By Judith Schiess Avila
I picked up the painter’s pole, a rag wrapped around one end, holding it like a battering ram.
Livvie, my younger sister, laughed – a single burst of full, rich sound, a sound too large to have emerged from her slight form. “What’s that ridiculous thing for?” she asked.
“Since Mother died they’ve been everywhere,” I said. “Spider webs.”
One hung in the corner of the living room, spanning beams five feet above my head. My breath quickened. Were the spiders winning? Gritting my teeth, I steadied the pole and totaled the web with my makeshift tool.
“Woo hoo!” Livvie clapped, the five silver rings on her fingers flashing. “My big sister, the great white hunter.”
A slow search of the living room and dining area revealed three more webs. I annihilated them. Should I check the kitchen? Not now. I propped the pole in a corner.
Livvie studied the still-wrapped package sitting on my dining room table.
“For Mother’s birthday,” I said. “Only it arrived too late.”
Livvie looked up, dark lashes shrouding black-rimmed eyes. “You know, you looked just like Mom at the funeral. When you put that yellow rose on her coffin, your hair all curly with a life of its own, it was like seeing a ghost. Dad saw it, too. He looked like he’d been stabbed in the chest.” She scrubbed at one eye with an open palm, leaving a black smudge on her cheek.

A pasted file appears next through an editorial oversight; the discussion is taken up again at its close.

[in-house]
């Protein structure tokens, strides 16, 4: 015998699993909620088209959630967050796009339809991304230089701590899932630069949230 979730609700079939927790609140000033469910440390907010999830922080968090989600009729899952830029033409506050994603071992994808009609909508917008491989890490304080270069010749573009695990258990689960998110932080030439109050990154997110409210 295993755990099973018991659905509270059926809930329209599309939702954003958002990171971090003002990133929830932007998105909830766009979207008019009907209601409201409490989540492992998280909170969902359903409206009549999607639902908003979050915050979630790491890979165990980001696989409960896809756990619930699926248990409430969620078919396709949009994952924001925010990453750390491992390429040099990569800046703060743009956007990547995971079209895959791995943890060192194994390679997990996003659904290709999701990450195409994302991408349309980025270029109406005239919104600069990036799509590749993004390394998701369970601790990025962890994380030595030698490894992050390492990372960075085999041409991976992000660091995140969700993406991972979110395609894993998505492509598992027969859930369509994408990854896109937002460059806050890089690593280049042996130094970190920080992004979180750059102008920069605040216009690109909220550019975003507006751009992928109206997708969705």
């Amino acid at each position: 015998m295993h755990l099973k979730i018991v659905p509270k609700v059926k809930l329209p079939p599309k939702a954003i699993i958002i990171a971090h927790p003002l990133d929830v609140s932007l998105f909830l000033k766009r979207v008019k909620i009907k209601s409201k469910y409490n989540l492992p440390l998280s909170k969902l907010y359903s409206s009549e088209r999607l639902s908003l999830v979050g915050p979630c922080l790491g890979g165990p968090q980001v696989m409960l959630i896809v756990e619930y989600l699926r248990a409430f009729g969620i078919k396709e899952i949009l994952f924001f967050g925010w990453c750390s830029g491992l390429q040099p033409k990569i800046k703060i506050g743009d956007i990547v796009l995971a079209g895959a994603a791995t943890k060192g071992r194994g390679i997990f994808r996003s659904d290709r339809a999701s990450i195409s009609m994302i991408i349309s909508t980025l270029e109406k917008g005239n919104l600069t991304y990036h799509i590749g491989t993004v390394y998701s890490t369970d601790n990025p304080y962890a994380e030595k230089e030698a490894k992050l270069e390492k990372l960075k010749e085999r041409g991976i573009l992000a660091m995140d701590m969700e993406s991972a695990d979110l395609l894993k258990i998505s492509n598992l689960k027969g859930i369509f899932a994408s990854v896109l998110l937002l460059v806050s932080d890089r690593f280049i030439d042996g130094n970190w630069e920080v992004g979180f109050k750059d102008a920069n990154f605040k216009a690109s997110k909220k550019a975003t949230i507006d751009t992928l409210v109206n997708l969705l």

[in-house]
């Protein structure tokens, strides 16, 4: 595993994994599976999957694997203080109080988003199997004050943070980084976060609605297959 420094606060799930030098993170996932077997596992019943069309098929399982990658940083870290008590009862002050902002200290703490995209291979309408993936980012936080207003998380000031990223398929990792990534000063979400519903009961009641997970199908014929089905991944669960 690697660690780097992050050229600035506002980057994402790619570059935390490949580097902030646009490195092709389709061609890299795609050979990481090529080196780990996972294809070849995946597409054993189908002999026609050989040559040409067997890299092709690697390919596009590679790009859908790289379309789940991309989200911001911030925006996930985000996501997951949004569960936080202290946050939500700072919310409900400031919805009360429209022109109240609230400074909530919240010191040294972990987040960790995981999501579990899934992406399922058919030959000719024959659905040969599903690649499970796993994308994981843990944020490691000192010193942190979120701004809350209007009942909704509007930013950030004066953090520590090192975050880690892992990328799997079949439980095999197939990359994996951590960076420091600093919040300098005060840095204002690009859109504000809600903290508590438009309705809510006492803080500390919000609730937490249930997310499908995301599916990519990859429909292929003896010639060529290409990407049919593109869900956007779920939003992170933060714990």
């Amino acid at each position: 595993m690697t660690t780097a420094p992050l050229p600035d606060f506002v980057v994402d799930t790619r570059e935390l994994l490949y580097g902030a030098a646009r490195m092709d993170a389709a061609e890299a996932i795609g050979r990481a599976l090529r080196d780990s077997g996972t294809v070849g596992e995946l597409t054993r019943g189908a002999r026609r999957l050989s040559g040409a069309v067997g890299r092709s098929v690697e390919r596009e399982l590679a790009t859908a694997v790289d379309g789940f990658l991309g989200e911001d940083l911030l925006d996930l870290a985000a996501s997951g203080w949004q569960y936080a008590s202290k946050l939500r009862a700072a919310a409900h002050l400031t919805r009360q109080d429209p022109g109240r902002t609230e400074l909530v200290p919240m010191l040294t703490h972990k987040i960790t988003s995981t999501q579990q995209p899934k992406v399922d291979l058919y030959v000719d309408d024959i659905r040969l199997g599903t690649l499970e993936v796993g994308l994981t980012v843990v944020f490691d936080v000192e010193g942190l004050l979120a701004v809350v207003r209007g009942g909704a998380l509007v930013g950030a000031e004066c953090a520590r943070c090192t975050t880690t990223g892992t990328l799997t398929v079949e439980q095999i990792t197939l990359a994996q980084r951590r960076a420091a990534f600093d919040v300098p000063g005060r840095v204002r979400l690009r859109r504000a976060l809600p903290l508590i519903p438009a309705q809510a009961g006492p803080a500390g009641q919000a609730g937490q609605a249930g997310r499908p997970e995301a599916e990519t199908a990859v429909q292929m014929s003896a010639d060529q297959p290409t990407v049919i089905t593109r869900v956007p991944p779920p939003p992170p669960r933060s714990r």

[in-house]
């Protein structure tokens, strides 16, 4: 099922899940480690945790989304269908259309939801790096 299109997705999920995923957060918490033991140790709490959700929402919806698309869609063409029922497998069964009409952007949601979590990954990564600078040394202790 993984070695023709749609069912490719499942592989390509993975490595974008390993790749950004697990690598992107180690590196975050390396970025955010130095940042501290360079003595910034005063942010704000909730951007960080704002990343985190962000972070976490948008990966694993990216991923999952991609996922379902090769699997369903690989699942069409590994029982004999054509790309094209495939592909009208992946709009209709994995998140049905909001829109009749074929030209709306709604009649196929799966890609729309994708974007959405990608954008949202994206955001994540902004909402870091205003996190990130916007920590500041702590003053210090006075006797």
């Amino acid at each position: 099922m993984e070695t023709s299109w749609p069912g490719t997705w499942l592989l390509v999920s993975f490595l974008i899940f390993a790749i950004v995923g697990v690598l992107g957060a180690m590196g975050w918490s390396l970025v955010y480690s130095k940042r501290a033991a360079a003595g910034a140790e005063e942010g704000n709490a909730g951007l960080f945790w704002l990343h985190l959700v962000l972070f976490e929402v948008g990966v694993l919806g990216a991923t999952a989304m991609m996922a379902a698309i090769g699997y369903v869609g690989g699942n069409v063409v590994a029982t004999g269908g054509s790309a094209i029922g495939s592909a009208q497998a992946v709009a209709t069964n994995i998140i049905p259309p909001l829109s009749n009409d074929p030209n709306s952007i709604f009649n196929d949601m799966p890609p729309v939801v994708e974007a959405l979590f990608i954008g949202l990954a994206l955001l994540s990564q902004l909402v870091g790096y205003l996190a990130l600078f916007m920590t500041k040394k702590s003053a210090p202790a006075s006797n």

I knew I resembled Mother, the deep-set brown eyes, dark hair, full lips. And like her, I pursued life like a puzzle that must be solved, researching everything from my choice of car, to refrigerator, to profession – an Economics Professor at the University of New Mexico in Albuquerque.
Livvie directed her attention back to the white box. “We should open it,” she said. She scratched her upper arm, drawing my attention to the dragon tattooed there. It circled her arm, its slender shape somehow echoing my sister’s slender form. Livvie, wasn’t like Mother or me. I pictured her by the coffin, combat-style boots anchoring her too-thin form. Sky blue wisps peeked through her black hair, dyed back to its natural color for the day of the funeral. A long-sleeved blouse hid the dragon tattoo, and the visible portions of her multi-pierced body sported only an elegant pair of pearl earrings. Her musician’s eyes burned, a heat I sometimes found scary.
Now, looking at Livvie, her hair a bright turquoise, I thought, She is the one who will do something memorable. First, though, there were devils to vanquish. In the face of her incandescence, I knew my sister battled doubt.
I shook my head. “It’s just too sad,” I said, staring at the box.
It sat on the table, its white exterior smudged, the logo “Gourmet Dream” silk-screened in a flowery script. It had been sitting there all week.
Livvie pulled at the packing tape. It didn’t give. Her hands shook. “We need to face things, Jo. Get a knife.”
I found a sharp knife in the kitchen and returned to the dining table, armed.